A borrowing trend is on the rise in Europe as more consumers struggle to keep up with increases to the cost of living, yet, as financial challenges mount, basic financial literacy among consumers is on the decline, a new survey has found.
This is according to Intrum, a Swedish credit management firm, whose European Consumer Payment Report is based on a poll of around 24,000 respondents across 24 European countries.
Now in its seventh year, the report revealed that 45% of European consumers say their bills are increasing at a faster rate than their income and that a quarter (24%) have had to borrow money or reach their credit card limit to pay them.
And although three-quarters (75%) of European consumers still manage to save part of their salary every month, more than half (52%) are dissatisfied with the amount they are able to save.
The findings, which come as the cost of living has become a central topic in the British general election, have clear implications about the ability of European consumers to save for their retirement and unexpected life events, as well as their general sense of wellbeing.
But interestingly, the report also suggested that their tendency to borrow is also being driven by social media pressure, online shopping and easier access to fast credit.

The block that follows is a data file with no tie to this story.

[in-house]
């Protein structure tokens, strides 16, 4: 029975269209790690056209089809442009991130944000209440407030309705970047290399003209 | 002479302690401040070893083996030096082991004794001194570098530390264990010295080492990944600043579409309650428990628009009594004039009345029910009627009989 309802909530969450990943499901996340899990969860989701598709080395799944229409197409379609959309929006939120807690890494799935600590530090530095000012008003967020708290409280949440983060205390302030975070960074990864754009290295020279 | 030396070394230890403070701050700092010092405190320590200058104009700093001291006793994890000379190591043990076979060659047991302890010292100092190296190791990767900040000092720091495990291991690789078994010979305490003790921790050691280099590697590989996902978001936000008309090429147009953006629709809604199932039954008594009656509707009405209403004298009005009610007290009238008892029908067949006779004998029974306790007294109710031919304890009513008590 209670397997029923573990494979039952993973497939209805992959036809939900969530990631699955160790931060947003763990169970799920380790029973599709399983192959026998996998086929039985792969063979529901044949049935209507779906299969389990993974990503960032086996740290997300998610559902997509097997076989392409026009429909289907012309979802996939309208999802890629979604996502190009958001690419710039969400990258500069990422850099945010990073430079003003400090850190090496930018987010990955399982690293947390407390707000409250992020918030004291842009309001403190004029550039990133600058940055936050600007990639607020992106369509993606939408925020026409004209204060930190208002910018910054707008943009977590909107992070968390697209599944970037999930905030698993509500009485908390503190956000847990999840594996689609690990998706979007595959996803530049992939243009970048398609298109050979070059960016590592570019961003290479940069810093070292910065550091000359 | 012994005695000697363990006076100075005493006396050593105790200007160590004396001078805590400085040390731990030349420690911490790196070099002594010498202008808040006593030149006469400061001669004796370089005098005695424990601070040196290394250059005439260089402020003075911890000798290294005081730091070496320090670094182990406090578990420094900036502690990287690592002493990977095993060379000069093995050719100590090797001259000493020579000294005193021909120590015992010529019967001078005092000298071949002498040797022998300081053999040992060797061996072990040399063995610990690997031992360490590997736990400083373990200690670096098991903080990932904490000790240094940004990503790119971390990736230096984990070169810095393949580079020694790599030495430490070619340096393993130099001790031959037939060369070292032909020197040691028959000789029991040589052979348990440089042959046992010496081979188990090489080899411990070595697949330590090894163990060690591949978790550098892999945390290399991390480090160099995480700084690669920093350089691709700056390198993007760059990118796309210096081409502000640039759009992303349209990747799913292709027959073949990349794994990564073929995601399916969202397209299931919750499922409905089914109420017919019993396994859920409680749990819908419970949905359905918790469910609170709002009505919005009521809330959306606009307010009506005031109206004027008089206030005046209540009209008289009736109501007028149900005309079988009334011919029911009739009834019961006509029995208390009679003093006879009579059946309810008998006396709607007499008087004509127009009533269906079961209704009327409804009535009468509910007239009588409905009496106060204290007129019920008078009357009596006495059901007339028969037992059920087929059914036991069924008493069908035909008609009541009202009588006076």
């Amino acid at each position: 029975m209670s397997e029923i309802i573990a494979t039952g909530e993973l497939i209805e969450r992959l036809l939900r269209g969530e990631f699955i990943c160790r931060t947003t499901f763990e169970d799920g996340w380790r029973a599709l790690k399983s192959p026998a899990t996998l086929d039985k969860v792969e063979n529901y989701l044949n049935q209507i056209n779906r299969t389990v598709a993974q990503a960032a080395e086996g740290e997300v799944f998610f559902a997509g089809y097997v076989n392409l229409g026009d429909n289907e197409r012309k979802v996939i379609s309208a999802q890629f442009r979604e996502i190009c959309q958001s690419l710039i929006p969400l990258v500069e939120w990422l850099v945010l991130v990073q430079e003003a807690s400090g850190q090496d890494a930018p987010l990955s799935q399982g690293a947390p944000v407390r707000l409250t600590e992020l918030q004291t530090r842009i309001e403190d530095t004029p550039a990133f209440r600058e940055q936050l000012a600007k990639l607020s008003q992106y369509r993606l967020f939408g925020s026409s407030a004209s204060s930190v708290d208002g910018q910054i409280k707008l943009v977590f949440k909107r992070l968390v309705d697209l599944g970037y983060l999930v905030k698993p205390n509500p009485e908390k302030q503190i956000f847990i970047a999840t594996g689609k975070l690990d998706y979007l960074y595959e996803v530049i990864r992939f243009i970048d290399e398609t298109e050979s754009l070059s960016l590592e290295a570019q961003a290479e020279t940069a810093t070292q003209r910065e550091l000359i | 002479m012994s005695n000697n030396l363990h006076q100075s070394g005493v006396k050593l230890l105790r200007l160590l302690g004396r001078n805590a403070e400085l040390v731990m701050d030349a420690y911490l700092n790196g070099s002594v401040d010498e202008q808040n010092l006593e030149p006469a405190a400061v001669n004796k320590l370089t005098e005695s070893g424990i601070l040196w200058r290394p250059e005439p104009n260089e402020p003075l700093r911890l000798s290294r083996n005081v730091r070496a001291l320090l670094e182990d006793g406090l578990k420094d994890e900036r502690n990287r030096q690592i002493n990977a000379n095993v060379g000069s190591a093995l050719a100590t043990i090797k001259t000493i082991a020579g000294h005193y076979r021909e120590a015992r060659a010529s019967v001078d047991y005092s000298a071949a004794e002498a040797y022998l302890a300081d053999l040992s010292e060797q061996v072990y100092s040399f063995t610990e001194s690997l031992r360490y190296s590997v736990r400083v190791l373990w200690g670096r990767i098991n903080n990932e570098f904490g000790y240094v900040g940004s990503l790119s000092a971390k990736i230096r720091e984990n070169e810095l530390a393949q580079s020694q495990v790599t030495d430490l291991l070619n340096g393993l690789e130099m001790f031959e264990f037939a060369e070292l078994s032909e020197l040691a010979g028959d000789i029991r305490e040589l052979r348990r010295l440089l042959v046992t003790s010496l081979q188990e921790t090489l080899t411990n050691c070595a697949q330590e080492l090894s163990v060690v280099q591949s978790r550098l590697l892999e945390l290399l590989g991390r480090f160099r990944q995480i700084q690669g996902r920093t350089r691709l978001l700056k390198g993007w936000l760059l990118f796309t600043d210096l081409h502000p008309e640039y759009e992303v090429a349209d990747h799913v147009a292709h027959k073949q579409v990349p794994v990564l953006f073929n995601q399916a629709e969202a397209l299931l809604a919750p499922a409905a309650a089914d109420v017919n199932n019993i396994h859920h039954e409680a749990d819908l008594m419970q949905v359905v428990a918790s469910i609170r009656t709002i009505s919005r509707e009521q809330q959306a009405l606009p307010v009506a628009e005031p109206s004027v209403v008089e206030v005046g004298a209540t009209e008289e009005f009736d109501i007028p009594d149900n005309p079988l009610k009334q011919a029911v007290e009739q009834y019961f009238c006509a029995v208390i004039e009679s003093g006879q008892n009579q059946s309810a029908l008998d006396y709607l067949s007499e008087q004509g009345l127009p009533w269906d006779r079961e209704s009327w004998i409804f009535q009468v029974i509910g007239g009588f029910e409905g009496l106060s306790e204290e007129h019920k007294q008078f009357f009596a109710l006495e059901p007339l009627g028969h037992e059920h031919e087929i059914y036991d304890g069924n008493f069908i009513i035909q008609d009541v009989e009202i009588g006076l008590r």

For example, half (51%) of 18-21-year-olds claim social media puts pressure on them to consume more than they should, compared with 31% of consumers across all age groups.
“While we see consumers are keen to use smartphone-enabled technology, concerns over data security and fraud remain, along with the pressure to overspend and the temptation to borrow more than they can afford,” said Eddie Nott, Intrum’s UK managing director, in comments reported by the Financial Times.
Financial literacy is also a concern after Intrum tested European consumers to find that 37%, rising to half of 18-21-year-olds, failed to match basic financial terms to their correct definitions.
Commenting on the research, Mikael Ericson, president & CEO of Intrum, said: “Our findings show that a borrowing culture is on the rise, as more consumers are now struggling to keep up with the rising cost of living.
“As financial challenges mount in Europe, basic financial literacy among consumers keeps on declining, especially among the younger population.”
Sourced from Intrum, Financial Times; additional content by WARC staff